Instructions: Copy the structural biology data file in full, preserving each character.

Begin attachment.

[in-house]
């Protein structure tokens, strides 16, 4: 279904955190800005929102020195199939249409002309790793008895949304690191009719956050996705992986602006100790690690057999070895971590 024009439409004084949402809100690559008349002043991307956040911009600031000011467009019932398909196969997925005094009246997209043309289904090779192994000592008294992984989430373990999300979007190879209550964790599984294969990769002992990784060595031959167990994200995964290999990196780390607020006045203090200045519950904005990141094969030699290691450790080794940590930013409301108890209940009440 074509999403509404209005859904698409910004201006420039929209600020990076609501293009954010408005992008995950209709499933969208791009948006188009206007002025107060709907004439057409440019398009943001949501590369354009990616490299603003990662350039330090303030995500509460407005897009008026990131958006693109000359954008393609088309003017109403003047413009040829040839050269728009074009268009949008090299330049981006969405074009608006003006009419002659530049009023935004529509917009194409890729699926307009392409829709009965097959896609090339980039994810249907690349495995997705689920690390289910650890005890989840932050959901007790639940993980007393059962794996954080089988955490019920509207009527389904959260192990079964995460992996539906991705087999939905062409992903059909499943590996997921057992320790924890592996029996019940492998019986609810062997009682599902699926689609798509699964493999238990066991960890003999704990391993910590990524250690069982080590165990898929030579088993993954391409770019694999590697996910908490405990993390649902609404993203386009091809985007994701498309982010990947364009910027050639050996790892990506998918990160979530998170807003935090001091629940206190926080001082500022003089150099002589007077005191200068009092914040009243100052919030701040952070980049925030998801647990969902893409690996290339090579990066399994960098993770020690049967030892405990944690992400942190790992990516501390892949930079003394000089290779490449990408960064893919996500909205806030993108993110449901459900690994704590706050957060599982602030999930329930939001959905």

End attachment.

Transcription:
[in-house]
């Protein structure tokens, strides 16, 4: 279904955190800005929102020195199939249409002309790793008895949304690191009719956050996705992986602006100790690690057999070895971590 024009439409004084949402809100690559008349002043991307956040911009600031000011467009019932398909196969997925005094009246997209043309289904090779192994000592008294992984989430373990999300979007190879209550964790599984294969990769002992990784060595031959167990994200995964290999990196780390607020006045203090200045519950904005990141094969030699290691450790080794940590930013409301108890209940009440 074509999403509404209005859904698409910004201006420039929209600020990076609501293009954010408005992008995950209709499933969208791009948006188009206007002025107060709907004439057409440019398009943001949501590369354009990616490299603003990662350039330090303030995500509460407005897009008026990131958006693109000359954008393609088309003017109403003047413009040829040839050269728009074009268009949008090299330049981006969405074009608006003006009419002659530049009023935004529509917009194409890729699926307009392409829709009965097959896609090339980039994810249907690349495995997705689920690390289910650890005890989840932050959901007790639940993980007393059962794996954080089988955490019920509207009527389904959260192990079964995460992996539906991705087999939905062409992903059909499943590996997921057992320790924890592996029996019940492998019986609810062997009682599902699926689609798509699964493999238990066991960890003999704990391993910590990524250690069982080590165990898929030579088993993954391409770019694999590697996910908490405990993390649902609404993203386009091809985007994701498309982010990947364009910027050639050996790892990506998918990160979530998170807003935090001091629940206190926080001082500022003089150099002589007077005191200068009092914040009243100052919030701040952070980049925030998801647990969902893409690996290339090579990066399994960098993770020690049967030892405990944690992400942190790992990516501390892949930079003394000089290779490449990408960064893919996500909205806030993108993110449901459900690994704590706050957060599982602030999930329930939001959905």